What the Feds’ Healthcare Security Moves Mean For the Rest of Us
The healthcare industry is under cyber assault. Few industries have been impacted by recent security incidents quite like healthcare companies. In May, WannaCry shut down emergency rooms and other medical services for 16 National Health System facilities in the U.K. Last month, the drug manufacturer Merck experienced a ransomware attack that affected all of their offices in the U.S. Nuance Communications, a U.S.-based tech company that provides dictation and transcription services to hospitals and health systems, was attacked two weeks ago and experienced an outage that affected some services for over a week.
Unfortunately, the threat isn’t limited to just targeted attacks either. In May, Molina Healthcare exposed data on an estimated 4.8 million patients for over a month following a website update that inadvertently provided access to patient claim data without requiring authentication. The incident was reported to security researcher Brian Krebs, who wrote: “It’s unconscionable that such a basic, Security 101 flaw could still exist at a major healthcare provider today … However, the more I write about these lame but otherwise very serious vulnerabilities at healthcare firms the more I hear about how common they are from individual readers.”
The U.S. Department of Health and Human Services has taken notice of the threat. In June, their Health Care Industry Cybersecurity Task Force released a report titled “Report on Improving Cybersecurity in the Health Care Industry” that identifies key concerns and recommendations. The report is 88 pages long and was delivered to multiple members of Congress.
Prepare for the Auditors
The report leads with an image at the top of page 1 with big red letters next to a thermometer that reads “HEALTHCARE CYBERSECURITY IS IN CRITICAL CONDITION” with five primary findings:
- Severe lack of security talent
- Legacy equipment
- Vulnerabilities impact patient care
- Known vulnerabilities epidemic
I’m guessing the authors of this report knew that members of Congress weren’t going to actually read an 88 page report on security, and thus this picture was a nice way to summarize the findings – it’s a pretty smart tactic if you ask me. Additionally, the report defined the entire healthcare “ecosystem” to include not just hospitals and direct patient care facilities, but also encapsulated labs, pharmaceuticals, cemeteries, government offices, research facilities, insurance companies, and other entities that probably don’t consider themselves part of the healthcare industry.
There is plenty of good information contained in the report, but the biggest takeaway for me is the task force’s #1 recommendation: “Define and streamline leadership, governance, and expectations for health care industry cybersecurity.” As a veteran of the United States military, I’ve seen (and authored) that kind of language before so I know that it typically implies someone isn’t doing a good enough job, so a leadership committee is going to write a whole bunch of rules and audit compliance regularly. As I continued to read the report, sure enough there was the language I anticipated, just three paragraphs down from the header:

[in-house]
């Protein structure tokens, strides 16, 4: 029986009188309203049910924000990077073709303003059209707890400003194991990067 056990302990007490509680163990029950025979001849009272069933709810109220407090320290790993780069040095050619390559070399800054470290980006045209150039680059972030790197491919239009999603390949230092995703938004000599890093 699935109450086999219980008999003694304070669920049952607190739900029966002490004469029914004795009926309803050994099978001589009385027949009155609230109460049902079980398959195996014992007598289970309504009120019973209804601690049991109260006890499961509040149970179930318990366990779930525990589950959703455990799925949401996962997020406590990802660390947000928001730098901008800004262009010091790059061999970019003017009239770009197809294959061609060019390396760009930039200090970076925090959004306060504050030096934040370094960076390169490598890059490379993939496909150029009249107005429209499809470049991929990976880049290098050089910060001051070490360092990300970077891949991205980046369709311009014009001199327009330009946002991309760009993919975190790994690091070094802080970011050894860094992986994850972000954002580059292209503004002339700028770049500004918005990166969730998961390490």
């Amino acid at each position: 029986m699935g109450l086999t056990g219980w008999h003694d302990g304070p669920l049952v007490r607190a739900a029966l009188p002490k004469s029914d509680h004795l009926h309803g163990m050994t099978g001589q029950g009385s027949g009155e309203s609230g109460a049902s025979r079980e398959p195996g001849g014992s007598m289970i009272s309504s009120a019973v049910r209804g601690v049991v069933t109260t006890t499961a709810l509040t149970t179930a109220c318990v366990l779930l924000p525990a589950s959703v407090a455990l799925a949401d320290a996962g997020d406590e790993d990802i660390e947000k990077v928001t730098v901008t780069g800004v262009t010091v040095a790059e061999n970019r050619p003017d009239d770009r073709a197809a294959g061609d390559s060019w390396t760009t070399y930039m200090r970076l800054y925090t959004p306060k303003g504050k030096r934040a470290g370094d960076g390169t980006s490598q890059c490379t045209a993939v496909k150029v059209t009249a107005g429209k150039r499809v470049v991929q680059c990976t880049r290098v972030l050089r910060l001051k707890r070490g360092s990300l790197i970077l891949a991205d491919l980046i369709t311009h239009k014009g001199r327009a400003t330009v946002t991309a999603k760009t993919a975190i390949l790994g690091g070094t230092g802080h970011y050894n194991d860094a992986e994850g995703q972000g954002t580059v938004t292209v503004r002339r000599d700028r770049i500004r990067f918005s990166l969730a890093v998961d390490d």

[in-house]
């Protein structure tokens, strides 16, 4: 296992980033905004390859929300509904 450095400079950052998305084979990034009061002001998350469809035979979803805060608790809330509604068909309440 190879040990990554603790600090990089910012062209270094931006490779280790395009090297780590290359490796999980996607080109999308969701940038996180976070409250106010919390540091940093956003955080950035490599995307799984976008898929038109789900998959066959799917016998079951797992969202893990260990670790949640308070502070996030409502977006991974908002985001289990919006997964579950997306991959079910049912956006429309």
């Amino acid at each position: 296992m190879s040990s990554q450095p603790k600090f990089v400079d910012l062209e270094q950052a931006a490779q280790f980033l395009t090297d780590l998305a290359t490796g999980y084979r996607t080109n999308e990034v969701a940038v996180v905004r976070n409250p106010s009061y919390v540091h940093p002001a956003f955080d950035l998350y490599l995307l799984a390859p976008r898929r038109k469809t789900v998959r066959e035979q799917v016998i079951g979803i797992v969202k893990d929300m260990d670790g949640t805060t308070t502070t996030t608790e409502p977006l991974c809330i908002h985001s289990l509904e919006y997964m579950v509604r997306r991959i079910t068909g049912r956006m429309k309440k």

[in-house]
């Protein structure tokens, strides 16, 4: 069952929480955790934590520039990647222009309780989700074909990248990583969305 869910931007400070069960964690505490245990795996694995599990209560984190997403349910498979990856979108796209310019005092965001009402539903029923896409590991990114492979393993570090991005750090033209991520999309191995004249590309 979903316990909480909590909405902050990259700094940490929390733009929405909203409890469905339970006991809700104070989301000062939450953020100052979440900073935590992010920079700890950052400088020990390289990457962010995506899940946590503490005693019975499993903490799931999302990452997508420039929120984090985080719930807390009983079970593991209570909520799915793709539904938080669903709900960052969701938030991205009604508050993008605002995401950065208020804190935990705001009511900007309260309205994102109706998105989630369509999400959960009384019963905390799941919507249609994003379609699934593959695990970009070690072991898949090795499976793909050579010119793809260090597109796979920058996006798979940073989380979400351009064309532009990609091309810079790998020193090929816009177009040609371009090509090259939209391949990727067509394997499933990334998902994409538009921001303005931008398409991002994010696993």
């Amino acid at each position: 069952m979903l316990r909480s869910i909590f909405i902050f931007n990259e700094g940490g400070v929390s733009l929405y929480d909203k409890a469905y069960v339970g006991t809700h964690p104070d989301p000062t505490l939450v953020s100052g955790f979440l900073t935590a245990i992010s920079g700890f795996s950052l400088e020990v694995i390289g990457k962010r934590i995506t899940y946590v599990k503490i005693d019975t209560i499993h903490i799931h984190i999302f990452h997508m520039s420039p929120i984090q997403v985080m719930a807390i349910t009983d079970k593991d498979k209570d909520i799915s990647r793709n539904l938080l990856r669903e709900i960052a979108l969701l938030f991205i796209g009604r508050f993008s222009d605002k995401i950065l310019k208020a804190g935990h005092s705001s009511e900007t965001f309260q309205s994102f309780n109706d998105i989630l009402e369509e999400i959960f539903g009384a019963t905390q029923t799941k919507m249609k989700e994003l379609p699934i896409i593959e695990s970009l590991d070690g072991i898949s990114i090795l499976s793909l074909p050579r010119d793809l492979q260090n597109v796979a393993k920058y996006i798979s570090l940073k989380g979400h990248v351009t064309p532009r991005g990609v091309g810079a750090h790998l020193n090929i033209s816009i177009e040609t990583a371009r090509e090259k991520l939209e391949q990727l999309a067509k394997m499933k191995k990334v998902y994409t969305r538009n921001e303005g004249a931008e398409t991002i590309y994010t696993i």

“The Health Care Cybersecurity Leader (described in recommendation 1.1) would work within the Department of Health and Human Services (HHS), externally with other federal agencies that impact health care, and other health care sector-related groups to reduce duplication and provide guidance and clarity in the areas of security and cyber risk, best practices, education, and regulations.”
In other words, here comes more regulations, checklists, and auditors.
Security Now or Auditors Later
Cyber security compliance is not a new concept. Healthcare has been going through HIPAA audits for years. Financial institutions have to deal with GLBA, Sarbanes Oxley, PCI, and state laws just to name a few. The federal government and organizations that support it are regularly audited for compliance with regulations like NIST 800-171. For the most part though, those requirements aren’t extremely difficult to comply with. In many cases, there’s some opportunity to make assumptions or cases with an auditor as to how you meet a particular requirement that’s generically defined.
The recommendations in this report go a step further than that, opening the door for compliance to be based on a singular security framework – in this case the NIST Cyber Security Framework. As part of the initial recommendation, the task force suggests that “Use of the National Institute of Standards and Technology (NIST) Cybersecurity Framework would standardize risk assessment and definitions to make sharing cyber information easier and allow the industry to understand the risk across the continuum of data.” For most healthcare organizations this shouldn’t be too much of a stretch since HIPAA already requires some safeguards. This precedent opens the door for the federal government to leverage this framework across all other industries though, many of which are definitely not prepared to meet that burden.
The point here is that, quite frankly, organizations simply are not taking basic steps to protect their data. If they were, you wouldn’t see all these cases in the news. In healthcare, the regulators have started to “smell the blood in the water” and government is positioning regulations as a method to force the issue. Once that happens, it won’t be long before other industries with sensitive data feel the compliance wrath.
Is your organization ready? Arraya’s Cyber Security Practice is well-versed in the threats facing modern healthcare providers. Through a combination of real world experience, best of breed solutions, and an understanding of the challenges facing the industry, Arraya is able to help healthcare providers build a hardened barrier ready for always-advancing threats.
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